Eddy, FannyAnn, ‘Testimony by FannyAnn Eddy at the U.N. Commission on Human Rights. Item 14 – 60th Session, U.N. Commission on Human Rights’ (2004) http://hrw.org/english/docs/2004/10/04/sierra9439.htm
Amnesty International, ‘Appeal Cases: Zimbabwe: Threats to Homosexual Rights Activists.’ In Why Are We Still Waiting: The Struggle for Women’s Human Rights. Country Dossier: Zimbabwe, March 1998: E 43. (Amnesty International Library, London).
Machida, Tina. ‘Sisters of Mercy.’ In Reinfelder, Monika (ed.) Amazon to Zami: Toward a global lesbian feminism. (1996) 118-129.
Hawthorne, Susan, ‘Ancient Hatred and Its Contemporary Manifestations: The Torture of Lesbians’ The Journal of Hate Studies 4 (2006) 33-58. Online at http://guweb2.gonzaga.edu/againsthate/Journal4/04AncientHatred.pdf
Rivera-Fuentes, Consuelo and Linda Birke, ‘Talking With/In Pain: Reflections on bodies under torture’ (2001) Women’s Studies International Forum 24, (6): 653-668.
Hawthorne, Susan. ‘The Silences Between: Are Lesbians Irrelevant?’ Journal of International Women’s Studies. Women’s Bodies, Gender Analysis, and Feminist Politics at the Fórum Social Mundial, 8 (3) April (2007) 125-138. http://www.bridgew.edu/SoAS/jiws/April07/Hawthorne1.pdf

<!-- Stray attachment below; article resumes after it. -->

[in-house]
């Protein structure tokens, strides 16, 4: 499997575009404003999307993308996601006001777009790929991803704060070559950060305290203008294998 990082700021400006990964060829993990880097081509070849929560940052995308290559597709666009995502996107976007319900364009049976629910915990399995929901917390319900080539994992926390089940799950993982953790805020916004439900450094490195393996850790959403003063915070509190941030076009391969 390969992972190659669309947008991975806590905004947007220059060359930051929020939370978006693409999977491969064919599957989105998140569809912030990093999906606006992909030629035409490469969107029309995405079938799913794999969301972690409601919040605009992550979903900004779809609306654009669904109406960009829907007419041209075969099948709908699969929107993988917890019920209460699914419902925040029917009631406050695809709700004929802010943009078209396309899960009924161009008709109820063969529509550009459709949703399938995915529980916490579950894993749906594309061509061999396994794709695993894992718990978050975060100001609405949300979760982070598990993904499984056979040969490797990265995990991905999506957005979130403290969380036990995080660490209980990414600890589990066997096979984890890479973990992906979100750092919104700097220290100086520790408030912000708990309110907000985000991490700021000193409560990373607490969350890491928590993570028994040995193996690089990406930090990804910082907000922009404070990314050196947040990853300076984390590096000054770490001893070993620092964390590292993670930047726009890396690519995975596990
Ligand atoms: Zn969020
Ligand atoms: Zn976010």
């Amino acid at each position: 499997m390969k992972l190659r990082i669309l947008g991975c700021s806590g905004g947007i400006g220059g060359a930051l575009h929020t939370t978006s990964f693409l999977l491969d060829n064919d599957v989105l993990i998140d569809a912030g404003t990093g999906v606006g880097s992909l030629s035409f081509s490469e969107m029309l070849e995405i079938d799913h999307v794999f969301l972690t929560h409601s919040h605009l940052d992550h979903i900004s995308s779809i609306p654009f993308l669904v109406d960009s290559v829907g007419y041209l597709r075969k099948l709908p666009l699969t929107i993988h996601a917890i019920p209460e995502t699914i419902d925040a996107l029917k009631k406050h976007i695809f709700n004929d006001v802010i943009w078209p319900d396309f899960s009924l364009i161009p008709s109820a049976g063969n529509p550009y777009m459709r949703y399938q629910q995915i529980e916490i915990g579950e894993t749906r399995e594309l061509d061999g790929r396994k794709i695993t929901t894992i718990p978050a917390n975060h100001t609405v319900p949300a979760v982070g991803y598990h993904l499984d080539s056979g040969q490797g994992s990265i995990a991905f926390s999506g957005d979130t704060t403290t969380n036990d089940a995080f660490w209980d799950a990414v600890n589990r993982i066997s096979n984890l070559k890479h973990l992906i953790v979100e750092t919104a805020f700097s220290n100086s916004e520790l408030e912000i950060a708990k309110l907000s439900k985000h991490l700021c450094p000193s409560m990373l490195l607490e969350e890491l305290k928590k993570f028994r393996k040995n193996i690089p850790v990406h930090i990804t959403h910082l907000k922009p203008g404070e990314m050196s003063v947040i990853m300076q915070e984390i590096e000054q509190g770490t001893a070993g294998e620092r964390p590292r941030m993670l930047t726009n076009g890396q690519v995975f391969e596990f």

For updates, go to: http://www.allout.org/brenda; I received the news about David Kato’s murder from Pambazuka News: http://pambazuka.org/en/category/action/70432 ‘Brutal murder of gay Ugandan human rights defender David Kato’, Sexual Minorities Uganda (SMUG) 2011-01-27, Issue 514.
There are rare exceptions including the case of Pegah Emambakhsh. See ‘URGENT: Don’t Deport Pegah Emambakhsh’ ASSIST, 16.08.2007. http://www.indymedia.org.uk/en/2007/08/378415.html
Tom, “Mexican Gays Get Asylum: Canada’s 1st Lesbian Refugees’ Toronto Sun, 8 August, 2001. An interesting aside, this article on lesbian refugees is indexed under gay men!
Darya and Baran, ‘Interview with an Iranian Lesbian in order to convey her protest to the world’ Iranian Queer Organization (2007) 2. http://irqo.net/IRQO/English/pages/071.htm Translated by Ava. Accessed 17 August 2007.
Jared Polis, ‘The Closet of Fear: The systemic execution of gays and lesbians in Iraq’ (2007). http://www.squarestate.net/showDiary.do;jsessionid=4F4D21ED01EE37CF34BCFF8BF73D8C94?diaryId=4972. Accessed 20 December 2007.
Personal communication: Petition, Keller, Dashu, Brite and Shelley, June 2007.
Crouch, Catherine, ‘The Gendercator’ on Catherine Crouch’s website. http://catherinecrouch.com/mainwebsite_html/filmsDetail.php?pageID=gendercator. Accessed 28 December 2007.
Moschetti, Carole, ‘Conjugal Wrongs Don’t Make Rights: International Feminist Activism, Child Marriage and Sexual Relativism’ PhD Dissertation, Political Science Department, University of Melbourne (2006). For Zimbabwe see Machida (1996); for Iran see Mangez (2005).
ILIS Newsletter 15 (2) 1994.
Caleri (Campaign for Lesbian Rights). Khamosh! Emergency Jari Hai! Lesbian Emergence: A Citizens’ Report (1999) 17.
Sharma, Maya, Loving Women: Being Lesbian in Underprivileged India, 2006, 38.
Hopkins, Alison Julie, ‘Convenient Fictions: The Script of Lesbian Desire in the Post-Ellen Era. A New Zealand Perspective’ (2008 PhD, Victoria University of Wellington) 276.